The bulk of the unit will be making a sculpture that clearly communicates the impact of food choices, giant plates of food, hung or displayed to gather interest and start conversation. Imagine a papier maché Teacup with people inside or a giant burger, Claes Oldenburg style or an installation of modified labels on bottles or cans.

So where does the technology fit in?

Students do not have the raw data, the base information to draw from. They don’t have the skills to search effectively to gather, sort and use that information. So I figured I would bring that element into the unit early on. Blogging about Twitter and connecting with experts on line in Week 1 helped me conclude that this could well be the ideal forum for the students to pose their questions and get some answers. So my idea is to start a class Twitter account, link with specific experts and try to get some information to trigger their ideas for sculpture. Meeting with Nathan Hunt at UWCSEA Dover and his resident G12 expert, Nima, we struck a plan together that looks something like this:

1. Students brainstorm the origins of their food, daily meals and ideas they have of the impact from what they choose to buy and eat

2. Students research online – where, who, how do we find out; youtube, google (Messing about)

3. Use Twitter to connect with experts (Reaching out)

4. Collate findings, sifting through and selecting

5. Ideas and creation of installation art/sculpture

6. Make video/PSA/animation to communicate the issue

7. Share video with the wider community, social media (Going Viral)

8. Track the results and seeing the feedback

The other side of the sandwich: Going Viral

Photo Credit: Marc_Smith via Compfight cc

Photo Credit: Marc_Smith via Compfight cc

Following the practical Art side of the unit, the students will hopefully feel compelled to share their learning to a wider audience. Andrew MacCarthy and I contrived a plan to do this effectively:

Students would use their data and the sculpture itself to trigger a 30 second PSA video, tweet and share it on YouTube to see how far it will travel to go viral.

UbD planner

But what of Artyremix?

Don’t worry, I haven’t forgotten it! I am just trying to find the best and most effective way to share, spread and display the art remixes. Suggestions so far are:

Pinterest: a shared board to download and upload to (my favourite option so far) but requires artists to join the board – emailing or adding  issues?

Instagram: great to use the hashtag #artyremix but not the greatest of quality in downloading the image initially

Google: maybe adding to a public folder for upload and download purposes then displaying on Instagram/artsonia/Pinterest?

Thoughts anyone?

I would love to get this second idea off the ground soon. I am sure my students doing the daily warm up would love to remix someone else’s artwork either digitally or traditionally then to see how it journeys and evolves across the world. Paul Fairbrother has remixed my eye drawing avatar to start it all off currently on Pinterest, so anyone else, suggestions, ideas or just get going and we can figure it all out as we go!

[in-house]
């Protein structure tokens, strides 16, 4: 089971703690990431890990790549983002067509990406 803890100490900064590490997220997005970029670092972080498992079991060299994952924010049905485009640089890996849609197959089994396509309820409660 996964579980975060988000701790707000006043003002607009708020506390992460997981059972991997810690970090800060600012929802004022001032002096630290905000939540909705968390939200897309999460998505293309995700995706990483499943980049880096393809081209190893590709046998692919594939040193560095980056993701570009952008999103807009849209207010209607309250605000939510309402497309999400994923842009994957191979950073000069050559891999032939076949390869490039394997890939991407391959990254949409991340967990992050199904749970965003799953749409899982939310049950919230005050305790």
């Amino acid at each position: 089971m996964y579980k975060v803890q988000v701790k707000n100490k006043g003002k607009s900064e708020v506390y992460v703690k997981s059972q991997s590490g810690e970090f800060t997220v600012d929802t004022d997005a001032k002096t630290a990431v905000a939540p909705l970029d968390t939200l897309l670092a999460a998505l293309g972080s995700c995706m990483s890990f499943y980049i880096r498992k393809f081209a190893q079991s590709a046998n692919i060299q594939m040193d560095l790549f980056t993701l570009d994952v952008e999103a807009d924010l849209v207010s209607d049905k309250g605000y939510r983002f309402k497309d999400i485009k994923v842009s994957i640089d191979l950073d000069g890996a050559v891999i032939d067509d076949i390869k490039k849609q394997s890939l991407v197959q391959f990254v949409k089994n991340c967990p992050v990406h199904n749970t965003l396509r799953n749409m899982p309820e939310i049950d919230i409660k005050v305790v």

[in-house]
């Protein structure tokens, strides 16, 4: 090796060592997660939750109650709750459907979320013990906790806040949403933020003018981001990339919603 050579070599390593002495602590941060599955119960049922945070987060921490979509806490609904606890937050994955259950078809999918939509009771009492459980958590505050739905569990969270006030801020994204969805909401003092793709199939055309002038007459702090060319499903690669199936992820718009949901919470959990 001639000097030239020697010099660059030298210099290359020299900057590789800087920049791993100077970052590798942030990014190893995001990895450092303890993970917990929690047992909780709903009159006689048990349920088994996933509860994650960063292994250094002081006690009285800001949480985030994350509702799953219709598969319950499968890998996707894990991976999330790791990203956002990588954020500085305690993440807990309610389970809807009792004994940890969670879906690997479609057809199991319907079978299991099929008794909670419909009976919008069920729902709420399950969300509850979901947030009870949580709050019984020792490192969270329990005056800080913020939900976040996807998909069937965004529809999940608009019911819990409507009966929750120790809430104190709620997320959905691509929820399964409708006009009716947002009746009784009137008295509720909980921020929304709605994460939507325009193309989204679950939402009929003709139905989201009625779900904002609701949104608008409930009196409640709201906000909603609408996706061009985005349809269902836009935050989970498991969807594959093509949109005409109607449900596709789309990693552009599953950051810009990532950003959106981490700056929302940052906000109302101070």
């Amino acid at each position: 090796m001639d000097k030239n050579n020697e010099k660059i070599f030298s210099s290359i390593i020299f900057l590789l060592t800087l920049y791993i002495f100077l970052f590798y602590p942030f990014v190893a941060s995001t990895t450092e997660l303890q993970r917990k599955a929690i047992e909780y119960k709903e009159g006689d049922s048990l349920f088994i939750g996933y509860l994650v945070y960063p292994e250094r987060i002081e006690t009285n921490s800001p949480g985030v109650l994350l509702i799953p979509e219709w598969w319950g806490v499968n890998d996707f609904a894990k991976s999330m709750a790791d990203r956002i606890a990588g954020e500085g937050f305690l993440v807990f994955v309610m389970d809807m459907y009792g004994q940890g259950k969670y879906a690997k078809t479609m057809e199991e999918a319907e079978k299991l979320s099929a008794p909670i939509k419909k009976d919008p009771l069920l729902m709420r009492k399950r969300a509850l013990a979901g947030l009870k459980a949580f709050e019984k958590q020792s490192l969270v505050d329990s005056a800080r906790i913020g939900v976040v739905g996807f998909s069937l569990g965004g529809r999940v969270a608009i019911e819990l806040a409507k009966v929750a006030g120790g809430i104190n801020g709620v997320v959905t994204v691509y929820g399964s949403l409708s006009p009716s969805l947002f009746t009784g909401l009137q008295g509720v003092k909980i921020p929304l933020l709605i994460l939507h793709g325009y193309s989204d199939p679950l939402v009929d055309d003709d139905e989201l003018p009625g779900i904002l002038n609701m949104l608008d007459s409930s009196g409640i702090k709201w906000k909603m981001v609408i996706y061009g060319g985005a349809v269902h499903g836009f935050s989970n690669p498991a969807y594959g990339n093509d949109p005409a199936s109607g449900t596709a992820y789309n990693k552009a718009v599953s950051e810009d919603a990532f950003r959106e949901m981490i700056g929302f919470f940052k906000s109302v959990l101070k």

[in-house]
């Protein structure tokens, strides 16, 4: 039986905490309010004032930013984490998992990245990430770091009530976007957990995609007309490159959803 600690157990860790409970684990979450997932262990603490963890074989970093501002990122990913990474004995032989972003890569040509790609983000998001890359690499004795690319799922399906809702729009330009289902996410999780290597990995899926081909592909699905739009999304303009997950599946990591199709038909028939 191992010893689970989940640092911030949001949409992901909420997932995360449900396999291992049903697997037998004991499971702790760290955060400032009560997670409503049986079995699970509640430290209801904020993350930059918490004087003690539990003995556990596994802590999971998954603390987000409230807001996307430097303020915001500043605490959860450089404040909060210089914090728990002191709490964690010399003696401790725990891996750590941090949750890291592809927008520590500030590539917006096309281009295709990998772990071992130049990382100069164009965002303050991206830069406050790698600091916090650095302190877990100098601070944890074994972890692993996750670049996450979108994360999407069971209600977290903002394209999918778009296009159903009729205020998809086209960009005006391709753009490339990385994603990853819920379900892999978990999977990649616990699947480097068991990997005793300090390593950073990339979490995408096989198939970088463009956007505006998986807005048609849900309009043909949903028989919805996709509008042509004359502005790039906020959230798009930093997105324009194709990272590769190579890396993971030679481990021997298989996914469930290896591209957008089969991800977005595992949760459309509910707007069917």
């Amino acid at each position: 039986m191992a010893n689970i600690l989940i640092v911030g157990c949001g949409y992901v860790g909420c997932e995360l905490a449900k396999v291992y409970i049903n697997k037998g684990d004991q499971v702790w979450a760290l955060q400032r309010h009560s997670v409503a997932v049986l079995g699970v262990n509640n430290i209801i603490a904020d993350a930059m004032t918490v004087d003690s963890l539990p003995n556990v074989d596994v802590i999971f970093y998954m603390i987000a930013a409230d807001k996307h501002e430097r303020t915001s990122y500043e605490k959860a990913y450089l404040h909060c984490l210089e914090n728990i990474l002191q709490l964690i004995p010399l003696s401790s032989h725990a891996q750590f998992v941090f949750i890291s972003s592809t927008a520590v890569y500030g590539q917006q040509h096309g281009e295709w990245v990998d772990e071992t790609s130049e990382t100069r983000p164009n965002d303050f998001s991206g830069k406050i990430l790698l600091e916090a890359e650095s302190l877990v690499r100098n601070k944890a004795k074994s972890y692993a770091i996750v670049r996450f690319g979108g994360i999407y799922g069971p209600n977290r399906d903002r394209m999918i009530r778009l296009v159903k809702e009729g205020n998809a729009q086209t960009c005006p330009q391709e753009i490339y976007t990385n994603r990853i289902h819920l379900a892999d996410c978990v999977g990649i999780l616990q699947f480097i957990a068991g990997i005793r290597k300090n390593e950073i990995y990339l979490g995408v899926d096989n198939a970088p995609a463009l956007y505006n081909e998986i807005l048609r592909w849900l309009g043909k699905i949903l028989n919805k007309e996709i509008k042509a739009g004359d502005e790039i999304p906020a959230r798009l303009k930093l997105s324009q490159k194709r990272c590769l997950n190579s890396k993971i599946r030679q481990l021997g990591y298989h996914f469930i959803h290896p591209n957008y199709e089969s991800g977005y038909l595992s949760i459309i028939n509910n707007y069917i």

Pinterest #artyremix

Let the game commence……..


Global Collaboration - creative projects Visual note by Nicki Hambleton

Global Collaboration – creative projects Visual note by Nicki Hambleton


I promise to write less this week, not just out of respect to others but as a necessity to my sanity. It has been and is the week of all weeks: 270 MS reports are due in and I am slowly becoming snowed under.

So I will be brief……

Thinking ahead to my UBD planning on Sustainability, it was good to read about other projects that involve reaching out globally. As I followed the links to the multiple readings my mind started remembering projects I had followed or read about that focused on creativity and were clearly centred around the Arts.

Bones, bodies, faces and forests

4 years ago I stumbled on an online project called One Million Bones. As I was taking a Grade 8 unit teaching about sculptural materials and some of the students had returned from a history trip to Vietnam talking animatedly about the atrocities of genocide it seemed apt to get involved. The concept of the project was to encourage groups of people to make “bones” and send them to become part of an Installation to be set up in the National Mall Washington. On the website, Naomi Natale talks about how the project and the organisation The Art of Revolution are”dedicated to leveraging the power of art to inspire activism. We believe that art is such an incredible tool with which to engage and mobilise communities around a specific social justice issue. It offers a tangible way for people to connect to things that are not presented to them daily.

As my students learnt of conflicts around the world happening right then and worked hard with modroc to carve an authentic bone the sentiments of the project struck a chord:

“The installation will exist as a collaborative site of conscience to honor victims and survivors, and will also serve as a visual petition against ongoing conflicts and a resounding call for much need and long overdue action.”

It was humbling to have been a tiny part of such a powerful piece of collaborative art.